Winterization season for your home |

Winterization season for your home

Susan Wood

As the temperatures drop outside, some common sense tends to freeze up.

Misfortunes and mishaps become evident to the contractors and firefighters who must respond to them.

General contractor Steve Yonker recalled going on a call to a home where a teen-ager hired to. shovel snow off the roof dropped it on the second floor deck. Like a domino effect, this deck collapsed onto the first-story deck which then fell on the gas line. It ruptured in the fall.

“This isn’t terribly unusual,” he said.

Yonker did recommend a homeowner have the roof checked before it was late in the season. “Snow loading can be a real danger,” he said.

“But people don’t think of doing these things until snow falls on their heads,” he said.

To keep the heat in and the window sills dry, Yonker suggested homeowners without the double-pane windows to at least upgrade to adding storm windows.

If not, the drastic variance between inside and outside temperatures may produce unwanted condensation.

The standard air flow is why he reminded homeowners to vent their attics and get their chimneys sweeped. Alpine Stove and Chimney Service recommends requesting the latter for every three cords of wood, and fire units suggest the practice every year.

“We have a rash of chimney fires every year,” Yonker said.

Even professionals fail to foresee the mishaps. Along with novices, there have been cases in which a handyman started a fire at a home where a torch was used to thaw frozen pipes, he said.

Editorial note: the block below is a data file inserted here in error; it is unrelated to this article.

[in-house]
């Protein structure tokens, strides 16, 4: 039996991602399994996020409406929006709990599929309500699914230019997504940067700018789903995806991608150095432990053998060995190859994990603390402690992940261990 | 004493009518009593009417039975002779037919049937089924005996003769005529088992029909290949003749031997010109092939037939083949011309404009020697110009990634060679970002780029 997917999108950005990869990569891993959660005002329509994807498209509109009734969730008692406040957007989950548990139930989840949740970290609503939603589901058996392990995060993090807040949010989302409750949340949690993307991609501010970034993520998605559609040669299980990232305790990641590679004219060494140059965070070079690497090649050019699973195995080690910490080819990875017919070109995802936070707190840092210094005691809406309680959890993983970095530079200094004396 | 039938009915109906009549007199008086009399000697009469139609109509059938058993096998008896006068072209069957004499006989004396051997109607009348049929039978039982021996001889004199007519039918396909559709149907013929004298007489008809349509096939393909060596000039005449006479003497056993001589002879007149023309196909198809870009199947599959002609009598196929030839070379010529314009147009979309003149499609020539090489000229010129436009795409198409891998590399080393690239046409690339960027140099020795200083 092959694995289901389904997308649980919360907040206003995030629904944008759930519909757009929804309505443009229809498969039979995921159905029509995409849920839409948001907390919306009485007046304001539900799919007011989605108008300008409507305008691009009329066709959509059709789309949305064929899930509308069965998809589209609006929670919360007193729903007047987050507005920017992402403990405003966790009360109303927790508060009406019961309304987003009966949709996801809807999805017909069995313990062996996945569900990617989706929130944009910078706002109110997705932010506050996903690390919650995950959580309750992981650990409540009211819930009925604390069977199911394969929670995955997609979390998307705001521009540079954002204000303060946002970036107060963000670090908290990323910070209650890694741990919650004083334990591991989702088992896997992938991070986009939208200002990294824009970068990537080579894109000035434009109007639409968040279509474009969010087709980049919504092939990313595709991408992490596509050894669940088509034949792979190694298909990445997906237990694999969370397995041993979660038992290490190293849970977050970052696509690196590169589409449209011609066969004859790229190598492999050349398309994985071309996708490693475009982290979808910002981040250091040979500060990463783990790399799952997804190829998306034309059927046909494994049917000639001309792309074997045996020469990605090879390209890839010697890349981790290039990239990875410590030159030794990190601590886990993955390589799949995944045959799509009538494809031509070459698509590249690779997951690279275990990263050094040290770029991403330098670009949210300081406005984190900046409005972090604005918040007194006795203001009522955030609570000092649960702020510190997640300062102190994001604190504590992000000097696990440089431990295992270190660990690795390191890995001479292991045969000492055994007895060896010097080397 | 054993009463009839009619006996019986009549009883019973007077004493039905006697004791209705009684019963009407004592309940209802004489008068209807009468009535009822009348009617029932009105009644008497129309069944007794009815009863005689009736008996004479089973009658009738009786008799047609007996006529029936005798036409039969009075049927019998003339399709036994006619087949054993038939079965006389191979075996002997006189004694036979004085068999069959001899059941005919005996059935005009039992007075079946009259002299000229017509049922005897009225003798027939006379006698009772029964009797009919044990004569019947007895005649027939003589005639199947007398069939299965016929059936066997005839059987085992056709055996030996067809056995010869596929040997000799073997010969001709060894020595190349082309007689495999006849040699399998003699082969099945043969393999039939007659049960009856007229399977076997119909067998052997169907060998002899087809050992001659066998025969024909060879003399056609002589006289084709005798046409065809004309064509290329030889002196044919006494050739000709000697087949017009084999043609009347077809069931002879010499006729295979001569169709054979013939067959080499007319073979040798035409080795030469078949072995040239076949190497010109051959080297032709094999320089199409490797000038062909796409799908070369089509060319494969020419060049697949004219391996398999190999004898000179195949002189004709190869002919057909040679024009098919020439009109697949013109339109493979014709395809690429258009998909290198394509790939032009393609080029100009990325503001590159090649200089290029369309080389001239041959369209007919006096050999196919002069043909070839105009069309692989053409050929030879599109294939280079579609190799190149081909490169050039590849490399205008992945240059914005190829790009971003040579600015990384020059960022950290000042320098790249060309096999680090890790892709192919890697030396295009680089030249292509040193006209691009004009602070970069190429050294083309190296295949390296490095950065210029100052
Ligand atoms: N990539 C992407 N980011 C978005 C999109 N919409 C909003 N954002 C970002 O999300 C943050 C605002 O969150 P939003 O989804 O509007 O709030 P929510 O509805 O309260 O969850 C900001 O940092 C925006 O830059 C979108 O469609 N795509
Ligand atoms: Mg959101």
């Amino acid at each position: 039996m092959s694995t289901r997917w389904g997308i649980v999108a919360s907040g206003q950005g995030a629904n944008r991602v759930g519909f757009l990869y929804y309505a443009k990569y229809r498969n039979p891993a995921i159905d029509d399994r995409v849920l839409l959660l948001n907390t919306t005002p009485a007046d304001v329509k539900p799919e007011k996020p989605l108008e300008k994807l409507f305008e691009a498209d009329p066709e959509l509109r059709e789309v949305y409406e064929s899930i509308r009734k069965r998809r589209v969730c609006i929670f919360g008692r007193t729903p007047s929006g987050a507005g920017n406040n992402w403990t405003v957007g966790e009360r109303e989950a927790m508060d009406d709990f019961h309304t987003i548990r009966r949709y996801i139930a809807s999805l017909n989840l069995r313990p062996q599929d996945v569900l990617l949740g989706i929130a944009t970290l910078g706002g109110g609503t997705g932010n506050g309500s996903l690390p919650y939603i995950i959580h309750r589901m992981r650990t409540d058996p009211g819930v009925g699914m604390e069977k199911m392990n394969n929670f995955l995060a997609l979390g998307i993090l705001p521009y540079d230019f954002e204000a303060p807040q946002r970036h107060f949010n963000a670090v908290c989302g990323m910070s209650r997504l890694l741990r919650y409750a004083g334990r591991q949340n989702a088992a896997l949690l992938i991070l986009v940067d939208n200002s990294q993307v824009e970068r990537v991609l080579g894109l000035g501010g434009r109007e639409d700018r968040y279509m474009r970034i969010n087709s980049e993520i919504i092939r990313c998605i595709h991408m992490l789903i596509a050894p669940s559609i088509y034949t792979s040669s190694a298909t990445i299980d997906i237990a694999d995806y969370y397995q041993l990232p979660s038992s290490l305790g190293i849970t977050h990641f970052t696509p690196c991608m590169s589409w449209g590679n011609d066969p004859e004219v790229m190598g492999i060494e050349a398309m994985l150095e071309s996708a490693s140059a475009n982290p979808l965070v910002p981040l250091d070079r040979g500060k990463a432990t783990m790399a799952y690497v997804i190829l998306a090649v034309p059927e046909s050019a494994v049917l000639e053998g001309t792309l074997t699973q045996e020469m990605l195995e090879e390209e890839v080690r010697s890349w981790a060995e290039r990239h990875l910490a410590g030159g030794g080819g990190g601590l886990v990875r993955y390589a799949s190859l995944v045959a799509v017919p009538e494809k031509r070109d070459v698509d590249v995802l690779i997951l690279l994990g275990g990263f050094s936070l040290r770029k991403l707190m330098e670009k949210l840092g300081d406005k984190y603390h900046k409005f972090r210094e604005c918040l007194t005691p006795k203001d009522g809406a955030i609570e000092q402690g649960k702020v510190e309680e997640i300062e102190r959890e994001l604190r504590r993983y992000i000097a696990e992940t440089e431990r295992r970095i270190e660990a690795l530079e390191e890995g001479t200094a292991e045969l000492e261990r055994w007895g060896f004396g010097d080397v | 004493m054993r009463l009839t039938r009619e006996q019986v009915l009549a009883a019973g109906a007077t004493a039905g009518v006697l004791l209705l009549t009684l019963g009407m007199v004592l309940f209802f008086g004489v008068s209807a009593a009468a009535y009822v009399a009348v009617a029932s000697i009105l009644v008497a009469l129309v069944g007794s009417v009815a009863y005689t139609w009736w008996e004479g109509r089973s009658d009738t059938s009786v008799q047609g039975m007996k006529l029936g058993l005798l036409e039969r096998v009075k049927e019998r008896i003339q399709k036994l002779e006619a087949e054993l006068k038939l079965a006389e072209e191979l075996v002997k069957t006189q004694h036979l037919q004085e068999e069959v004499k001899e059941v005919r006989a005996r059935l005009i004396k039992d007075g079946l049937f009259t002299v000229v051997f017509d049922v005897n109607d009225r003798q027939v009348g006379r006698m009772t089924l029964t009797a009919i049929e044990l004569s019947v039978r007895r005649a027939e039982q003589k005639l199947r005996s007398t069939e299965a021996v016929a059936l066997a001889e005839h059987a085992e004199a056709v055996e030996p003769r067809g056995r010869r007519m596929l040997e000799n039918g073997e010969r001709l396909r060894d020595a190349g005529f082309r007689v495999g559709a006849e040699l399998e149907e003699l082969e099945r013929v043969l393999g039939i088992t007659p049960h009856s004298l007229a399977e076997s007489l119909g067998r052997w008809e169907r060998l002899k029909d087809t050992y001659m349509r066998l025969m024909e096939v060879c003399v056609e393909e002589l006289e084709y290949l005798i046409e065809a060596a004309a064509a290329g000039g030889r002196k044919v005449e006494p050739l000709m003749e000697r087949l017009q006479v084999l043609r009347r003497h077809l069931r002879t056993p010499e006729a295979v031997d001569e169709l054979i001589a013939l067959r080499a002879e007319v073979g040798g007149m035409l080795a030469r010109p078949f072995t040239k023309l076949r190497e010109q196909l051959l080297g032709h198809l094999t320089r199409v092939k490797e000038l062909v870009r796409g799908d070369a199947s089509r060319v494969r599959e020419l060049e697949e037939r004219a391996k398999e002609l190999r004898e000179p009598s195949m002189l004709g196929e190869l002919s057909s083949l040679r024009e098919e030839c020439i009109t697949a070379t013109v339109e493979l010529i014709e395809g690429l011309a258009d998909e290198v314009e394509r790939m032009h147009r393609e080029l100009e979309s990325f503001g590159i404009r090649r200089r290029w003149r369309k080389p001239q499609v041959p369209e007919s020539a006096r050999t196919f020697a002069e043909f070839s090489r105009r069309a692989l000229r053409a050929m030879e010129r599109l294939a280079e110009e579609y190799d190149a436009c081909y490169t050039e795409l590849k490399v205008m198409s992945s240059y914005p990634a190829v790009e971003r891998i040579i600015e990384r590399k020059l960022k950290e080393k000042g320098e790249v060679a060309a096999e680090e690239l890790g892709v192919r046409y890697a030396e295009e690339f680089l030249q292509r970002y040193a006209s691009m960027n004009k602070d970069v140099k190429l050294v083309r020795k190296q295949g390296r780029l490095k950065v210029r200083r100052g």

Candles left burning unattended also can start fires, as the South Lake Tahoe Fire Department sees every year. Division Chief Mike Chandler also warns against drying clothes by draping them on space heaters.

“I’ll have people say, ‘Well, the thermostat was only set for 50 degrees,’ when it’s 20 outside,” he said.

Chimney fires are another common problem, as creosote tends to build up when the wood is green.

“If people burn good dry wood, then there’s not going to be a problem,” Chandler said. He also suggested residents clean their roofs and gutters, where pine needles tend to settle.

The chill fall air also indicates it’s time to turn off the water to outdoor sprinkler systems.

“(The temperatures are) already down to the 30s. And your grass isn’t really growing right now anyway,” said Richard Boudreau, Apollo heating and ventilation contractor.

Heating specialists advise heaters more than three years old be checked for cracked heat exchanges and other problems including blown blower motors, dirty burner assemblies and faulty ventilation caps.

“The big issue now is contamination,” Boudreau said, referring to carbon monoxide poisoning. “It’s a killer.”

One call involved a 9-year-old furnace with four of its chambers breached.

“I don’t know how this person lived,” he said.

Boudreau, who’s worked in South Lake Tahoe for over two decades, has already booked 400 furnace checks through December.

The longtime Tahoe resident also recommended residents close the foundation vents on the exterior of their homes because it may lead to water pipes freezing if not adequately insulated.

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